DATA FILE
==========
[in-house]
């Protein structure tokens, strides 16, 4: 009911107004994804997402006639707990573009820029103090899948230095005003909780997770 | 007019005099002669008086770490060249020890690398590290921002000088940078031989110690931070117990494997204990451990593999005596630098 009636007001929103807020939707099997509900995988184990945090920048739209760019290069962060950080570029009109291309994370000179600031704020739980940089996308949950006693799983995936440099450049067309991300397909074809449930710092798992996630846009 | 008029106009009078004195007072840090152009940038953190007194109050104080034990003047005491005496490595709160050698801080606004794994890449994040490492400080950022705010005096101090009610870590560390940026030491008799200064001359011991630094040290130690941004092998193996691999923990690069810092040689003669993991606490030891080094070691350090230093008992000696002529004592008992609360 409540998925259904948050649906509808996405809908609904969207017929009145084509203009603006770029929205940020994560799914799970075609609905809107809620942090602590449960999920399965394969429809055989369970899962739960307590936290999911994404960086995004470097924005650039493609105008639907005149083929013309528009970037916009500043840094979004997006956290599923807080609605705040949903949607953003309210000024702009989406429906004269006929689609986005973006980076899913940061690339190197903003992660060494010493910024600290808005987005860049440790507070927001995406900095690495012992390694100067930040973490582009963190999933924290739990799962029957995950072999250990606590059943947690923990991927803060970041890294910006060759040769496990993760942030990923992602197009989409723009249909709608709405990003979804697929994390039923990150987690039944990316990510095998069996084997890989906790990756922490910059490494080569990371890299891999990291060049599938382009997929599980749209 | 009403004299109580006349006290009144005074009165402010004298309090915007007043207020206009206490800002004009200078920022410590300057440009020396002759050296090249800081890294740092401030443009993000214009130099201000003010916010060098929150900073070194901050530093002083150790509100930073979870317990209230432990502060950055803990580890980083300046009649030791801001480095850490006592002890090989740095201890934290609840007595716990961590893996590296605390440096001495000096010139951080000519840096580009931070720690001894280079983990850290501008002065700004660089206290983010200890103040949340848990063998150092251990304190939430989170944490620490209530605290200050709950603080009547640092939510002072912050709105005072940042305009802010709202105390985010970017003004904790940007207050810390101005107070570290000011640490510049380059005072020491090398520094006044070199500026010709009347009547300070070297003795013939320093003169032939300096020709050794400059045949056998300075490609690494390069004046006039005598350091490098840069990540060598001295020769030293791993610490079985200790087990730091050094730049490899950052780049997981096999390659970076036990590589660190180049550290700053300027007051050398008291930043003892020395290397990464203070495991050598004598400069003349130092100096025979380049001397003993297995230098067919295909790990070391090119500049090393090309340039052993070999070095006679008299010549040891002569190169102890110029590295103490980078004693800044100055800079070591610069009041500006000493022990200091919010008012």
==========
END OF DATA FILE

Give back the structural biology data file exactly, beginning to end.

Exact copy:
[in-house]
């Protein structure tokens, strides 16, 4: 009911107004994804997402006639707990573009820029103090899948230095005003909780997770 | 007019005099002669008086770490060249020890690398590290921002000088940078031989110690931070117990494997204990451990593999005596630098 009636007001929103807020939707099997509900995988184990945090920048739209760019290069962060950080570029009109291309994370000179600031704020739980940089996308949950006693799983995936440099450049067309991300397909074809449930710092798992996630846009 | 008029106009009078004195007072840090152009940038953190007194109050104080034990003047005491005496490595709160050698801080606004794994890449994040490492400080950022705010005096101090009610870590560390940026030491008799200064001359011991630094040290130690941004092998193996691999923990690069810092040689003669993991606490030891080094070691350090230093008992000696002529004592008992609360 409540998925259904948050649906509808996405809908609904969207017929009145084509203009603006770029929205940020994560799914799970075609609905809107809620942090602590449960999920399965394969429809055989369970899962739960307590936290999911994404960086995004470097924005650039493609105008639907005149083929013309528009970037916009500043840094979004997006956290599923807080609605705040949903949607953003309210000024702009989406429906004269006929689609986005973006980076899913940061690339190197903003992660060494010493910024600290808005987005860049440790507070927001995406900095690495012992390694100067930040973490582009963190999933924290739990799962029957995950072999250990606590059943947690923990991927803060970041890294910006060759040769496990993760942030990923992602197009989409723009249909709608709405990003979804697929994390039923990150987690039944990316990510095998069996084997890989906790990756922490910059490494080569990371890299891999990291060049599938382009997929599980749209 | 009403004299109580006349006290009144005074009165402010004298309090915007007043207020206009206490800002004009200078920022410590300057440009020396002759050296090249800081890294740092401030443009993000214009130099201000003010916010060098929150900073070194901050530093002083150790509100930073979870317990209230432990502060950055803990580890980083300046009649030791801001480095850490006592002890090989740095201890934290609840007595716990961590893996590296605390440096001495000096010139951080000519840096580009931070720690001894280079983990850290501008002065700004660089206290983010200890103040949340848990063998150092251990304190939430989170944490620490209530605290200050709950603080009547640092939510002072912050709105005072940042305009802010709202105390985010970017003004904790940007207050810390101005107070570290000011640490510049380059005072020491090398520094006044070199500026010709009347009547300070070297003795013939320093003169032939300096020709050794400059045949056998300075490609690494390069004046006039005598350091490098840069990540060598001295020769030293791993610490079985200790087990730091050094730049490899950052780049997981096999390659970076036990590589660190180049550290700053300027007051050398008291930043003892020395290397990464203070495991050598004598400069003349130092100096025979380049001397003993297995230098067919295909790990070391090119500049090393090309340039052993070999070095006679008299010549040891002569190169102890110029590295103490980078004693800044100055800079070591610069009041500006000493022990200091919010008012």